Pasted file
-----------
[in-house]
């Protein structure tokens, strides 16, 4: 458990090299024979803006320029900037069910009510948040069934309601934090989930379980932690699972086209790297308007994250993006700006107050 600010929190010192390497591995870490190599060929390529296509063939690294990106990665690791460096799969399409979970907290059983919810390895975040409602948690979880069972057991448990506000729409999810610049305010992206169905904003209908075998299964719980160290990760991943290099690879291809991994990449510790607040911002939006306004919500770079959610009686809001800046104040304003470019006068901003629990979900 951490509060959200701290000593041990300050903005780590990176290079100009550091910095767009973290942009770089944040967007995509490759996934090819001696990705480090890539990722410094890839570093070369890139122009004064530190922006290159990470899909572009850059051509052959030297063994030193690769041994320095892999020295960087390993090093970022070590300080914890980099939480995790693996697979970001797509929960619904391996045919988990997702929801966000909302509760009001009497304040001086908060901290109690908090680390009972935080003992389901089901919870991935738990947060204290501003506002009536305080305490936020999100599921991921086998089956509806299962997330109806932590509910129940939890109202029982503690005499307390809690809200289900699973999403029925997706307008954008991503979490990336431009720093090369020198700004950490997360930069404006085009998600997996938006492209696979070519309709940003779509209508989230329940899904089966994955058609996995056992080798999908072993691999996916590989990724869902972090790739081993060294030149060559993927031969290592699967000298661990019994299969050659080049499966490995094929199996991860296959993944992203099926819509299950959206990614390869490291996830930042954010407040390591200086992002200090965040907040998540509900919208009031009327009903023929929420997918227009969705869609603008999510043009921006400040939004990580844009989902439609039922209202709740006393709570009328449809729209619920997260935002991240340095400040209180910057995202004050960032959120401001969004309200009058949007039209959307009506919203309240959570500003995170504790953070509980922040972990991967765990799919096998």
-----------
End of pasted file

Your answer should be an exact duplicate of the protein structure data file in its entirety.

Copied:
[in-house]
């Protein structure tokens, strides 16, 4: 458990090299024979803006320029900037069910009510948040069934309601934090989930379980932690699972086209790297308007994250993006700006107050 600010929190010192390497591995870490190599060929390529296509063939690294990106990665690791460096799969399409979970907290059983919810390895975040409602948690979880069972057991448990506000729409999810610049305010992206169905904003209908075998299964719980160290990760991943290099690879291809991994990449510790607040911002939006306004919500770079959610009686809001800046104040304003470019006068901003629990979900 951490509060959200701290000593041990300050903005780590990176290079100009550091910095767009973290942009770089944040967007995509490759996934090819001696990705480090890539990722410094890839570093070369890139122009004064530190922006290159990470899909572009850059051509052959030297063994030193690769041994320095892999020295960087390993090093970022070590300080914890980099939480995790693996697979970001797509929960619904391996045919988990997702929801966000909302509760009001009497304040001086908060901290109690908090680390009972935080003992389901089901919870991935738990947060204290501003506002009536305080305490936020999100599921991921086998089956509806299962997330109806932590509910129940939890109202029982503690005499307390809690809200289900699973999403029925997706307008954008991503979490990336431009720093090369020198700004950490997360930069404006085009998600997996938006492209696979070519309709940003779509209508989230329940899904089966994955058609996995056992080798999908072993691999996916590989990724869902972090790739081993060294030149060559993927031969290592699967000298661990019994299969050659080049499966490995094929199996991860296959993944992203099926819509299950959206990614390869490291996830930042954010407040390591200086992002200090965040907040998540509900919208009031009327009903023929929420997918227009969705869609603008999510043009921006400040939004990580844009989902439609039922209202709740006393709570009328449809729209619920997260935002991240340095400040209180910057995202004050960032959120401001969004309200009058949007039209959307009506919203309240959570500003995170504790953070509980922040972990991967765990799919096998």